Surgery for horses, and especially such a big one, is very invasive and the vet said that most horses are not the same afterwards, both in character and physically – where most of the time they suffer from the aftermath and are compromised for the rest of their life. And such surgeries are very risky and since they are big animals, the anaesthetics involved is also not optimal for them. We did not see this as an option, as it would be too much of a compromise, so we went for the second option. The vet left half an hour after midnight, and we’d have to watch him during the course of the night to see how he progressed. We had some drug injections we would have to give him to moment he would start pawing, cramping or rolling and laying up and down again. Fidelis and Rozelle stayed with him all night. Me and Gian went to sleep around 1 – 1.30 to get a little bit of sleep, as we were going to need people in the early morning and next day to keep and eye on him while others would rest. We slept for about 3 hours and went back down. Rozelle and Fidelis gave us an update, he was doing pretty well, walking around, grazing and he had a poo (which means stuff was moving inside) and while the four of us were there he had another poop. As it was getting more light and closer to our morning horses routine, Rozelle and Fidelis went to sleep and me Gian and Cerise took over watching him. He started looking uncomfortable again, and called the vet. She told us to take him for a 30 min walk while she was busy finishing up with another horse and she would try and come as soon as she could. Cerise took Grootman and I took Charlie, and we walked him around the field close to the herd (previously we tried walking him alone, but his was neighing a lot and kept on looking at his friends which were still in the stable). After the 30 minute walk in the sun, my knees getting burnt and all the various weeds scratching my skin open – we stopped for a bit to see how he was responding. He stood a bit, grazed for 30 sec next to Charlie and then he went back to laying down.

This was not a good sign.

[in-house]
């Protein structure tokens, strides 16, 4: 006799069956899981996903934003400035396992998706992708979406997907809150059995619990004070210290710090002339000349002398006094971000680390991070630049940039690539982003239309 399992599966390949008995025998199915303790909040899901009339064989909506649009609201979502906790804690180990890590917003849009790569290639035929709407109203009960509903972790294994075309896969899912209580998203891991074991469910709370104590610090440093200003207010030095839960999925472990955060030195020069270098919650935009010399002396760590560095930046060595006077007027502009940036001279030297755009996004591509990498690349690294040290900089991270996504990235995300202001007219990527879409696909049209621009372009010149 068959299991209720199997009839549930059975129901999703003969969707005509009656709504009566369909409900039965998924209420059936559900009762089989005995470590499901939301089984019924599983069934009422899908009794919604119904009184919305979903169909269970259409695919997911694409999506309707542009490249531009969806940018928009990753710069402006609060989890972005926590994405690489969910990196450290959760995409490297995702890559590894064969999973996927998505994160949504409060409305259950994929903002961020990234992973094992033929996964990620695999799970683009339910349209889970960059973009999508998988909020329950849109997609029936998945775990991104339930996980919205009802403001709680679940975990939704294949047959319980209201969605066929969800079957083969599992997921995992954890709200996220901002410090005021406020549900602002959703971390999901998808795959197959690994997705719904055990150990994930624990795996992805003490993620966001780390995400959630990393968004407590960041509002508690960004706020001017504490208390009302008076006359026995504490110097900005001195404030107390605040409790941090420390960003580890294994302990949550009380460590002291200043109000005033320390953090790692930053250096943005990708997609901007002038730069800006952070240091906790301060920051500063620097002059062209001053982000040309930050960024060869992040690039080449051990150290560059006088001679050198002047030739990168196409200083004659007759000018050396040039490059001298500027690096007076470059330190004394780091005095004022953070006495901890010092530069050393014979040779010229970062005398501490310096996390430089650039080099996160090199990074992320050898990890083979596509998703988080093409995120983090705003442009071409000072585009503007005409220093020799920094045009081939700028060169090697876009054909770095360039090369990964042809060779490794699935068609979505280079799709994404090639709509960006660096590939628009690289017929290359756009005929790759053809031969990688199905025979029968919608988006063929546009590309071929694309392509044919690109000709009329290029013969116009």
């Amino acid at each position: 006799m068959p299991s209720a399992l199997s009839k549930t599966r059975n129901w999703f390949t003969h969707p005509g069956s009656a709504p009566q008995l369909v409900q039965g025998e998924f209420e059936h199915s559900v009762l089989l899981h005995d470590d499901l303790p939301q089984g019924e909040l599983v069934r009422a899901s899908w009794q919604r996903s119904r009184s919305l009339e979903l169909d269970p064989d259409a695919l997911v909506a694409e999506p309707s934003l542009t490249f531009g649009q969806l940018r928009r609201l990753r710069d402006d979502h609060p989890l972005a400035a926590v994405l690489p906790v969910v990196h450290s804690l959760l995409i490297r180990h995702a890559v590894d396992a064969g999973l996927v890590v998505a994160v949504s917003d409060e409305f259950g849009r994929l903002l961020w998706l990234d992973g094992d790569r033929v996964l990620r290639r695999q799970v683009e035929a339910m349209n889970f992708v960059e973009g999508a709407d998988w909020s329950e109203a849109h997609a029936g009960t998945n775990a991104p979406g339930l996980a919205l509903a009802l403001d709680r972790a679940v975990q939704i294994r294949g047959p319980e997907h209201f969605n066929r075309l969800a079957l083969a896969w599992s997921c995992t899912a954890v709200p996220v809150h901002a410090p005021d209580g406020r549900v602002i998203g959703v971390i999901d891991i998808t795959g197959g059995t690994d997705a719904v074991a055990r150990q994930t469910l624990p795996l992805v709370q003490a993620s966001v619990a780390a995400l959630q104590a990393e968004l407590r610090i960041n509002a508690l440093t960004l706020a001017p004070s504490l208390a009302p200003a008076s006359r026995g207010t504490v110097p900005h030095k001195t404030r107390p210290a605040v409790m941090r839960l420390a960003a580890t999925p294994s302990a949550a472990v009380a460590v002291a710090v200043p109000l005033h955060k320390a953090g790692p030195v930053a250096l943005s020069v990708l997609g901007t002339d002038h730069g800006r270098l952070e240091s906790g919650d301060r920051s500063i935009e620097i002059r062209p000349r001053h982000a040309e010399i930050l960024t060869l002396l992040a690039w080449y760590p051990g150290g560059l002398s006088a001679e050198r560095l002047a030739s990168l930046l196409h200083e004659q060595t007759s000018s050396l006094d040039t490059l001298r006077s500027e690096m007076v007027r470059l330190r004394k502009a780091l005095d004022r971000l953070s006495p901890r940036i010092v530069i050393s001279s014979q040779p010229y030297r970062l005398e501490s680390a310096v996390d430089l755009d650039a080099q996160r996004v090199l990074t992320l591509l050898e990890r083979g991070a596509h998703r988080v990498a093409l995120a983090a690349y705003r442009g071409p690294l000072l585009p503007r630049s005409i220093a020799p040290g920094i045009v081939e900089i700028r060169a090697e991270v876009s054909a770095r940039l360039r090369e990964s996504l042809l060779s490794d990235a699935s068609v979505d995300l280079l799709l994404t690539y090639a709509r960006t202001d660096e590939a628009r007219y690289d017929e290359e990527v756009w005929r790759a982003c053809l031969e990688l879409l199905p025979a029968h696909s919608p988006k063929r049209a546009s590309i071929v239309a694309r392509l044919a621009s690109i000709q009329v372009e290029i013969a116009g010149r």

We called the vet again, this time she suggested we work him out on the long line – to try and keep him in to canter for at least 10 min. Cerise started working him, but it was hot, we were all very tired so after a few minutes I took over and did my best to get him to run hard and fast – but it was just not working. I was exhausted, my legs were in pain, and my shorts were too big and kept falling down which were not really optimum conditions to work with a horse lol. He did poo then about 4 times while we lunged him, which was cool. I went to gather my strength in the shade underneath a little tree, while Cerise walked him allowing him to cool down from the run. Once she was done, he went back laying down on the ground, got up, got down and then he stayed there. It was not looking good. If he had another colic relapse, we were serious trouble and would probably have to put him down as well, as he was in major pain. So you can imagine, with the previous events that had taken place in the last few days and us being physically exhausted from all that had happened and we had done so far – it was quite tough. Cerise put the phone down, and said Leila – run, get the injections. I was still knocked out from running him, but had to just get up and run, run, run down the field to the feedroom to get the injections. He wasn’t doing good and we had to buy him as much time as possible. As I was running down, my whole body was so soar, and I was running but it was slow, like in a dream where you are being chased and you just want to run fast but it’s like you’re running through water and more running in slow motion than anything else. So I got the injections, ran back up and Cerise injected him. We kept him with us underneath the little tree in the shade, as we didn’t want him to possible lay down in the sun and dehydrate. He calmed down and after a bit all the horses came running up to us/him and kept him company. After about 20 min or so, he started eating and he seemed pretty okay so we took off the lead to see what would happen next.